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Manufacturing Trends Driving Industrialized Construction 

March 19, 2024 | 5 min read

Picture a manufacturing assembly line with all its benefits — standardization, efficiency, increased production.

It’s time for the construction industry to adopt a manufacturing mindset and enjoy these benefits, too. 

Given today’s digital technologies, this approach is not just possible but inevitable. Despite the construction industry’s resistance to change, labor shortages and cost overruns are pushing more firms to try out industrialized construction (IC). 

When done right, IC is transformative. Contractors who integrate industrialized construction can streamline processes, cut costs and waste, and enhance productivity.

What Is Industrialized Construction? 

Industrialized construction (IC) applies manufacturing techniques and principles to the construction process. Through digital tools and automation, contractors can eschew traditional, labor-intensive, and site-specific practices in favor of standardized, repeatable, and streamlined methods. 

Industrialized construction encourages a comprehensive view of projects, using digital tools for planning, visualizing, and managing the project. Using a digital model makes it possible to break the project into repeatable parts for prefabrication and modularization off-site.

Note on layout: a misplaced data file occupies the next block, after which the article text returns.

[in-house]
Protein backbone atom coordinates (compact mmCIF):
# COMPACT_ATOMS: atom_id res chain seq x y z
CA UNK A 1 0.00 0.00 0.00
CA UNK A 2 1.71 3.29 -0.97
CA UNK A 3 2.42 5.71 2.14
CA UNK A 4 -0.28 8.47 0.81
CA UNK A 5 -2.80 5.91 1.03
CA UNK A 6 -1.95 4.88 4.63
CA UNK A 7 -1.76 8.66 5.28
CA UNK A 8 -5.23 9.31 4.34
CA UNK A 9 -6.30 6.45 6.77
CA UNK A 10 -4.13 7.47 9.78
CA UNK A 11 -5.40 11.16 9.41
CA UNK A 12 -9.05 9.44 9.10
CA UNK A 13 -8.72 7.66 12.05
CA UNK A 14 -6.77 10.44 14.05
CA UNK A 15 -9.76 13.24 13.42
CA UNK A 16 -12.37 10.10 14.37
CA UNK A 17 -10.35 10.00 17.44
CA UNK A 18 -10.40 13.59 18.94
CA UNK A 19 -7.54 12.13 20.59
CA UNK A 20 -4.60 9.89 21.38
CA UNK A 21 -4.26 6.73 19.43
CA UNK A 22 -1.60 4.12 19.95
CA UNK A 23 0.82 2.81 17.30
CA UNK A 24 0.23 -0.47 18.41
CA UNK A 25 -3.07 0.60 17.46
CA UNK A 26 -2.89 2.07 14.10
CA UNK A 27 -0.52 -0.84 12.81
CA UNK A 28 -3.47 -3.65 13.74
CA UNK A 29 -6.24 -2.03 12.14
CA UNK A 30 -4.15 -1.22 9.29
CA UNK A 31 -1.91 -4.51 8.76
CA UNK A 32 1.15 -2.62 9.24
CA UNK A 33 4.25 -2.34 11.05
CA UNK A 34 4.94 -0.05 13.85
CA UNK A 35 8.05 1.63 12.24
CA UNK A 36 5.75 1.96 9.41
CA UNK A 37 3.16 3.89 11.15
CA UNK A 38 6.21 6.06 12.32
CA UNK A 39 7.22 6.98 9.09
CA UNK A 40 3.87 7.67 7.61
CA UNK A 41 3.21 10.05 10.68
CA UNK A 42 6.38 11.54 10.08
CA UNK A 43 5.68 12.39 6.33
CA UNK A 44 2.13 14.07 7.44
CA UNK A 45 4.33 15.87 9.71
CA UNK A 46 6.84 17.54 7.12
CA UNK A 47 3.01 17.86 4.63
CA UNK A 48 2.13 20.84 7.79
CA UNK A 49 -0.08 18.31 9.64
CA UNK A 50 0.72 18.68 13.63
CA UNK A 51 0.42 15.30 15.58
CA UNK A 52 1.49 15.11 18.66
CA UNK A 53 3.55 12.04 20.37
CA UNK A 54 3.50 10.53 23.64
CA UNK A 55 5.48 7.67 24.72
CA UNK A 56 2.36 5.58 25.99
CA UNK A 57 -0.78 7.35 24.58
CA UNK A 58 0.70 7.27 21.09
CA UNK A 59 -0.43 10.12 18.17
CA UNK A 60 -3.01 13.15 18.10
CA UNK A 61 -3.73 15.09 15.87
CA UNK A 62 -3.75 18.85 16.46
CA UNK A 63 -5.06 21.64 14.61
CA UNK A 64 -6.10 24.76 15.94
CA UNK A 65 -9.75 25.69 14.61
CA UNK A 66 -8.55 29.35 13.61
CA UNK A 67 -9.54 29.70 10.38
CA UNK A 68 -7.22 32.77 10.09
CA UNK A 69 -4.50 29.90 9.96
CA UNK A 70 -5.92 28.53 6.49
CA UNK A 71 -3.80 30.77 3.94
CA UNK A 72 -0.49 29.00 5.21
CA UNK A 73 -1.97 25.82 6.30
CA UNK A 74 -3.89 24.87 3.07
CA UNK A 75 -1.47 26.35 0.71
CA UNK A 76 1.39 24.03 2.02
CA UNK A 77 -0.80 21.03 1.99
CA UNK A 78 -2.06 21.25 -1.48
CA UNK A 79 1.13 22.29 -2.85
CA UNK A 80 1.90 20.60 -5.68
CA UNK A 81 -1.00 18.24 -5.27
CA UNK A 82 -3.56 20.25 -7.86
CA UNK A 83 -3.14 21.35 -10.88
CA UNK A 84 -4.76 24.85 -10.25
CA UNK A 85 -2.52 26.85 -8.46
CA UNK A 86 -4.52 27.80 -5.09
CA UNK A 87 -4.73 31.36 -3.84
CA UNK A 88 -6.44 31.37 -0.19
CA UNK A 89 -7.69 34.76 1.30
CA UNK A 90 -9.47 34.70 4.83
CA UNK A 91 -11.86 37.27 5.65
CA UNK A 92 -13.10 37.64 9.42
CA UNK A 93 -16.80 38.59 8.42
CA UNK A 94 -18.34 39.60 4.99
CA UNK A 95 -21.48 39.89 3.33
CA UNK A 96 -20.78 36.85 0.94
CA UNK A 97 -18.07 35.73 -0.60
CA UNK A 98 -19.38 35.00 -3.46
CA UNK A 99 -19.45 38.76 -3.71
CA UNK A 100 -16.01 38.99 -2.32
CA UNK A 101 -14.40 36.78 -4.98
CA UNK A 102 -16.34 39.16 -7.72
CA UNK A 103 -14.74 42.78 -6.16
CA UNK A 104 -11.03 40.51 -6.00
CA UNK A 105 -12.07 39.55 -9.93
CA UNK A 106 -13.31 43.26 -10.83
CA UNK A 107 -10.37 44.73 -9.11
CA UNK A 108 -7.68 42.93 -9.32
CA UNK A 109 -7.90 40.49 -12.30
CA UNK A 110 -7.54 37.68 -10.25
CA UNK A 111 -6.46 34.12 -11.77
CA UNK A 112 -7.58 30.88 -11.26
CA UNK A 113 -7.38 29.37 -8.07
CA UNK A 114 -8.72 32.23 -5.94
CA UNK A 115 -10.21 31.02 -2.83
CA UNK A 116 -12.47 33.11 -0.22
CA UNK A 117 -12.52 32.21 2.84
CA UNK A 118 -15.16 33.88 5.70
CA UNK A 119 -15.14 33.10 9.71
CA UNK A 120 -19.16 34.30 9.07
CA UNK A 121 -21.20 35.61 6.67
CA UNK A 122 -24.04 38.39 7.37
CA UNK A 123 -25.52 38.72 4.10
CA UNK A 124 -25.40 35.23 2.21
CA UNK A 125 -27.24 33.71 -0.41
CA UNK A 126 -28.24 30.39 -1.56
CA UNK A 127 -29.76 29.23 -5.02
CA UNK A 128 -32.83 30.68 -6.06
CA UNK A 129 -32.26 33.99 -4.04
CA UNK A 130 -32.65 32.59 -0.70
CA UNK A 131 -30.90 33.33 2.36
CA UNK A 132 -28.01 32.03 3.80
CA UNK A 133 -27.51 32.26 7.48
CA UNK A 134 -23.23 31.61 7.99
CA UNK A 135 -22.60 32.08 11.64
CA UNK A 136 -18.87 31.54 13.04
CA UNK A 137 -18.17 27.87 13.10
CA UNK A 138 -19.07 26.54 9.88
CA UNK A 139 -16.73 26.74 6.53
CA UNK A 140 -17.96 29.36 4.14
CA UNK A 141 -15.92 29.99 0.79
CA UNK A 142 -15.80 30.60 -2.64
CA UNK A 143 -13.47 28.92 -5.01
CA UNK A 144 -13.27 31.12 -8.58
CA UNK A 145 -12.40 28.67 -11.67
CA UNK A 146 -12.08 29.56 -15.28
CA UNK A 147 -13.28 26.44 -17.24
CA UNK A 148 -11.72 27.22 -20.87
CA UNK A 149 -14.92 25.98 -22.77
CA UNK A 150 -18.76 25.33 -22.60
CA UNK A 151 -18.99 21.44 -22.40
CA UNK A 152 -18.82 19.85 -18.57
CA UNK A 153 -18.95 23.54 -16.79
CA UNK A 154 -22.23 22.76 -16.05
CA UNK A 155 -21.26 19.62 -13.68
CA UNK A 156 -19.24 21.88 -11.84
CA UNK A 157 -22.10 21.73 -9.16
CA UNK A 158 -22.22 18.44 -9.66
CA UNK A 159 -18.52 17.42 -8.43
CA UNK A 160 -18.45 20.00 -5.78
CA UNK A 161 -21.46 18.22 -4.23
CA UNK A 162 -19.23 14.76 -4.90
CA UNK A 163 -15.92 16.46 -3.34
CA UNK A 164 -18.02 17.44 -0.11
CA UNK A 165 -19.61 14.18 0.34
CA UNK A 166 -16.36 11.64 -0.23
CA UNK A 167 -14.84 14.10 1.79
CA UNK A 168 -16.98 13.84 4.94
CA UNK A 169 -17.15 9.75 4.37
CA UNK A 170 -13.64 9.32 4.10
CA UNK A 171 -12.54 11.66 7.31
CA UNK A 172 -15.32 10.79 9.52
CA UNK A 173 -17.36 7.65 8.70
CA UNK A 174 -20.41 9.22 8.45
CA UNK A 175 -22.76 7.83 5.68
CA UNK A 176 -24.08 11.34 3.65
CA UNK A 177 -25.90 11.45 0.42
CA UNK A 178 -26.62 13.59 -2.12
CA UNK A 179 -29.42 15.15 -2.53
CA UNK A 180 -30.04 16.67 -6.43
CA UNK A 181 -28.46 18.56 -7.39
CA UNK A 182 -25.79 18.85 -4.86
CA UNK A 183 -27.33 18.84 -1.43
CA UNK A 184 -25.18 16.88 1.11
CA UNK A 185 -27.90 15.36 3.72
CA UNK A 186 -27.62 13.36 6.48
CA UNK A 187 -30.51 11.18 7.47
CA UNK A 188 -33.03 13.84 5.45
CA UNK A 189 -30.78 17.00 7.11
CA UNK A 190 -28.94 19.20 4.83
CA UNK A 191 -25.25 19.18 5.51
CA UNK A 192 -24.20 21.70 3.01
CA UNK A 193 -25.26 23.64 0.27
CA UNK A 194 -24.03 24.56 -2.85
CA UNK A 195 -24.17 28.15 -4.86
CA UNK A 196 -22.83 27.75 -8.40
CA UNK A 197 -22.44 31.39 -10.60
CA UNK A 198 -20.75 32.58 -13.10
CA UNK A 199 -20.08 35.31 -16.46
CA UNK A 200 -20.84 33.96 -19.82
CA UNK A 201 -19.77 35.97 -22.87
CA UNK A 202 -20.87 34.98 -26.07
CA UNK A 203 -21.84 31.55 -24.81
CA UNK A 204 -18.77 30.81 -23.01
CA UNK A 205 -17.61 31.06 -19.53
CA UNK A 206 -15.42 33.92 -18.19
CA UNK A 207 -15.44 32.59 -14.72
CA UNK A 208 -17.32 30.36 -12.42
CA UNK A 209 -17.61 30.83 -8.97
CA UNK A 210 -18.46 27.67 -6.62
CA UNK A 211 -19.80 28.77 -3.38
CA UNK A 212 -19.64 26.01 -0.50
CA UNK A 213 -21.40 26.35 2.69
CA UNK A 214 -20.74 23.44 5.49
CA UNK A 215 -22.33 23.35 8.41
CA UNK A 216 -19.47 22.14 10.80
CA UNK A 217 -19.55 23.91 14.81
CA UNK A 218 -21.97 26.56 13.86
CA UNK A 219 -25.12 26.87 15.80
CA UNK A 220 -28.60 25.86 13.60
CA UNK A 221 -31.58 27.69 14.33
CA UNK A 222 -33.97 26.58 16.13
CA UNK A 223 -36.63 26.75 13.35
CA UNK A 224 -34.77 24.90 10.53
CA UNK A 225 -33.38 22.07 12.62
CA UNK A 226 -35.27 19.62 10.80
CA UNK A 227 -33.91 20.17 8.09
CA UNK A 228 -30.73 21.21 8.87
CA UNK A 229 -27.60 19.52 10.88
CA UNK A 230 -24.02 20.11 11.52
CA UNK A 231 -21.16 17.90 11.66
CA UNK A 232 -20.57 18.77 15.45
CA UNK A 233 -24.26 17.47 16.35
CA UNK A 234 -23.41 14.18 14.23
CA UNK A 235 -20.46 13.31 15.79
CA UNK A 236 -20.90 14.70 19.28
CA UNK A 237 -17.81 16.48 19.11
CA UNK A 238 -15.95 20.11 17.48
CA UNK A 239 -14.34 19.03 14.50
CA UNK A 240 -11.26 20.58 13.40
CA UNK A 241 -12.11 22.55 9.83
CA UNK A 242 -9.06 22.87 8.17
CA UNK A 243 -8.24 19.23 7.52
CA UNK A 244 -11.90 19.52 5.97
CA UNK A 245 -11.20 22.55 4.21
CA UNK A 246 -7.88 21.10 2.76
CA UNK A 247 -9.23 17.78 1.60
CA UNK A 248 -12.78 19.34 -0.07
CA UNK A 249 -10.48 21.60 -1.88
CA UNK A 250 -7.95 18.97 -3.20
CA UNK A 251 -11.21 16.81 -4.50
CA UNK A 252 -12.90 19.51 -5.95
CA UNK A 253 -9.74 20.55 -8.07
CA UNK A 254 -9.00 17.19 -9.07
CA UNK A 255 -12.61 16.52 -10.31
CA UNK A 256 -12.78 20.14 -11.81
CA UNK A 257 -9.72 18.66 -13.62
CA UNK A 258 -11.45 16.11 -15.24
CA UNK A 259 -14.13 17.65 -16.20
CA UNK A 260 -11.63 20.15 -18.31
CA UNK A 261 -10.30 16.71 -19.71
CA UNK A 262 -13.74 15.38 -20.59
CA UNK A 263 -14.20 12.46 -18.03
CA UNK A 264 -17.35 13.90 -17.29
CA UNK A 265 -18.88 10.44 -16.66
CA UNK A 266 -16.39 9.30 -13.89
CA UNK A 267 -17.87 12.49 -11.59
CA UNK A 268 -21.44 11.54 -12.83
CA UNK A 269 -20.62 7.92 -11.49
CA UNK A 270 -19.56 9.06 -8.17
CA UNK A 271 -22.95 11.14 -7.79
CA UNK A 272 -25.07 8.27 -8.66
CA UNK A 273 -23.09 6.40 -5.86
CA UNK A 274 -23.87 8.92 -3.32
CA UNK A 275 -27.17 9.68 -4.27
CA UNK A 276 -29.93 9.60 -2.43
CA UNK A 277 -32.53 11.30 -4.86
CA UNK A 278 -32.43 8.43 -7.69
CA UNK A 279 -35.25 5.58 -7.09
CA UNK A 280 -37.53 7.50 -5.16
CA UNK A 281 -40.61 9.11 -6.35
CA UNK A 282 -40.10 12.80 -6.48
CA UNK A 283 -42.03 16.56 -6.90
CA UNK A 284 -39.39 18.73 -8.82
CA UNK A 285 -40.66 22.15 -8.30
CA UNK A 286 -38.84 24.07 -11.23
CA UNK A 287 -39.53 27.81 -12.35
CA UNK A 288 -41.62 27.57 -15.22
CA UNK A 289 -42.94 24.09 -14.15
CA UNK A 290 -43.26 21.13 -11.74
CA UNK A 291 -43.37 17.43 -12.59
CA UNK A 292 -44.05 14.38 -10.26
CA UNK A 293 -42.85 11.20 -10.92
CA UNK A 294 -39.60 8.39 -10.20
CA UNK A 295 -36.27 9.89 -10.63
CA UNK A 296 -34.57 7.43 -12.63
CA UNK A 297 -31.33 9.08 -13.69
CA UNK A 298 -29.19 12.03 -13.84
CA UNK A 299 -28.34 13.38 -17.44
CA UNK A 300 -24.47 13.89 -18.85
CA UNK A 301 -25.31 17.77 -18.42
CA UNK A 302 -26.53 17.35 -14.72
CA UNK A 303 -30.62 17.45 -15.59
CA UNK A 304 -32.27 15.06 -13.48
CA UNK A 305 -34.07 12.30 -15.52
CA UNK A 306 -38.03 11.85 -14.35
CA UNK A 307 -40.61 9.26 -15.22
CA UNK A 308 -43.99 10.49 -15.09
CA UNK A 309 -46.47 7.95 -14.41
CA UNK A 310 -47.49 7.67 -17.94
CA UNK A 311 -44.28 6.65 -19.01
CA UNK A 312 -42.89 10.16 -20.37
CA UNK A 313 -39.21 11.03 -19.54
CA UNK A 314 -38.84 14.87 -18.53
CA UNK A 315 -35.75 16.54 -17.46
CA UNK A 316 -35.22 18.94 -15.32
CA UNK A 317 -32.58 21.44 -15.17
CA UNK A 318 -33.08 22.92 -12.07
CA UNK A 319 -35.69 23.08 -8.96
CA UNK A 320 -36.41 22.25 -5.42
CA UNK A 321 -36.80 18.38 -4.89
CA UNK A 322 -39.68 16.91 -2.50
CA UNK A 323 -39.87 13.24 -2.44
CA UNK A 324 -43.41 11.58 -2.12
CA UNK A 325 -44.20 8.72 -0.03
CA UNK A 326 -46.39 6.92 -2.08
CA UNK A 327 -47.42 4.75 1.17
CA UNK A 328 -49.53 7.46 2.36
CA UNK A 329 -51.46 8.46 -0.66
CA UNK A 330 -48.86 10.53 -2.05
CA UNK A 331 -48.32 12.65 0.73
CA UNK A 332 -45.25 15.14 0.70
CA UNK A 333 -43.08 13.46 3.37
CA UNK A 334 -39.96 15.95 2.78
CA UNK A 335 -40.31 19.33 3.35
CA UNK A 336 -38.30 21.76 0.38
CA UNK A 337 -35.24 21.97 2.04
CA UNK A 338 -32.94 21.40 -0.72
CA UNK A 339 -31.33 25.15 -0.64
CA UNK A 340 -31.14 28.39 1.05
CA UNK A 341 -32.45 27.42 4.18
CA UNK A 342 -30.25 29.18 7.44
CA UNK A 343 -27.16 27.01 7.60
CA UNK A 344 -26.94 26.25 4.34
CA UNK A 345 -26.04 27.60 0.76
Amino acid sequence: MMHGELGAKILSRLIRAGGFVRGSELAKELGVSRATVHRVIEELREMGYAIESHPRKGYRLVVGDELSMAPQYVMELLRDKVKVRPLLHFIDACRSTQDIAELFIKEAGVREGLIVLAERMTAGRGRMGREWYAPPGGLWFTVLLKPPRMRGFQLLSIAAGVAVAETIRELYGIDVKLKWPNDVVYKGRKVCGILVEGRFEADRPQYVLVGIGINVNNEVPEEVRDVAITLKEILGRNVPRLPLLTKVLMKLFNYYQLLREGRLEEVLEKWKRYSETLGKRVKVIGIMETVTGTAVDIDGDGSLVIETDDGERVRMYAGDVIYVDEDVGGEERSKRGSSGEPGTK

With labor costs equaling anywhere from 20-40% of your construction project’s overall budget, this streamlining can reap significant cost savings. McKinsey & Co. suggests modular construction could speed up project timelines by 20-50% and save the construction industry $20 billion.

When done well, IC saves costs and increases labor productivity, reduces construction risks, replaces manual labor with machinery, speeds up preassembly, and improves work quality. 

Manufacturing Trends to Watch in Construction 

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More firms and contractors are adopting digital modeling, prefabrication, and modularization to improve workflows. These methods shift work from the job site to controlled factory settings, reducing risk and on-site time.

BIM for Manufacturing

With detailed digital models for construction projects, contractors can visualize the entire project ahead of time and then break down the structure and process into repeatable parts. 

For example, instead of taking the time to manually install one pipe in one bathroom of a building you’re constructing, you can use digital modeling to create a template for an entire series of pipes in an assembled system. When all the piping is identical, you don’t have to make individual piping networks for each bathroom in the building. 

Digital modeling makes it possible to build exact instructional templates for off-site workers to construct and assemble the modules. VDC tools help ensure a smooth transition from the digital model to the physical structure while allowing contractors to manage the timeline, design, and workforce requirements.